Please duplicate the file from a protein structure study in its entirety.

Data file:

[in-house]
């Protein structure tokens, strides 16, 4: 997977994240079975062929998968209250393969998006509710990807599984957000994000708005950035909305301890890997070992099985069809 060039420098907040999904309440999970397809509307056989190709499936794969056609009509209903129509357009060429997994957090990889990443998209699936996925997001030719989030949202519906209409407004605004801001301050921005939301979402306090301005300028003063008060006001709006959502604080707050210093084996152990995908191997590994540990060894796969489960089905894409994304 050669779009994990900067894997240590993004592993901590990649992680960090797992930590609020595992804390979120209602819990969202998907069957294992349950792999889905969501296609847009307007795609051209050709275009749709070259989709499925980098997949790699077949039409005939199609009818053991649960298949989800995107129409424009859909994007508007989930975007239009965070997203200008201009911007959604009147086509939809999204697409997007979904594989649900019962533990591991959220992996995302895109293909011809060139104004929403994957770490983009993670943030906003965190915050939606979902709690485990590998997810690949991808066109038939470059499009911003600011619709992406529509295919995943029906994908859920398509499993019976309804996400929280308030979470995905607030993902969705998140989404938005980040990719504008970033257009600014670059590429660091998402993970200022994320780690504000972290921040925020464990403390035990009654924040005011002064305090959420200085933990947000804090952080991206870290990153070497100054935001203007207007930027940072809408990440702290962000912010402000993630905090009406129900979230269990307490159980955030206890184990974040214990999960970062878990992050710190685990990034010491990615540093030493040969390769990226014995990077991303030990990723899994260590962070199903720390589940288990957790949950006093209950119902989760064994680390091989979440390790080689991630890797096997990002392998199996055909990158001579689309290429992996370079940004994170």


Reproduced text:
[in-house]
């Protein structure tokens, strides 16, 4: 997977994240079975062929998968209250393969998006509710990807599984957000994000708005950035909305301890890997070992099985069809 060039420098907040999904309440999970397809509307056989190709499936794969056609009509209903129509357009060429997994957090990889990443998209699936996925997001030719989030949202519906209409407004605004801001301050921005939301979402306090301005300028003063008060006001709006959502604080707050210093084996152990995908191997590994540990060894796969489960089905894409994304 050669779009994990900067894997240590993004592993901590990649992680960090797992930590609020595992804390979120209602819990969202998907069957294992349950792999889905969501296609847009307007795609051209050709275009749709070259989709499925980098997949790699077949039409005939199609009818053991649960298949989800995107129409424009859909994007508007989930975007239009965070997203200008201009911007959604009147086509939809999204697409997007979904594989649900019962533990591991959220992996995302895109293909011809060139104004929403994957770490983009993670943030906003965190915050939606979902709690485990590998997810690949991808066109038939470059499009911003600011619709992406529509295919995943029906994908859920398509499993019976309804996400929280308030979470995905607030993902969705998140989404938005980040990719504008970033257009600014670059590429660091998402993970200022994320780690504000972290921040925020464990403390035990009654924040005011002064305090959420200085933990947000804090952080991206870290990153070497100054935001203007207007930027940072809408990440702290962000912010402000993630905090009406129900979230269990307490159980955030206890184990974040214990999960970062878990992050710190685990990034010491990615540093030493040969390769990226014995990077991303030990990723899994260590962070199903720390589940288990957790949950006093209950119902989760064994680390091989979440390790080689991630890797096997990002392998199996055909990158001579689309290429992996370079940004994170």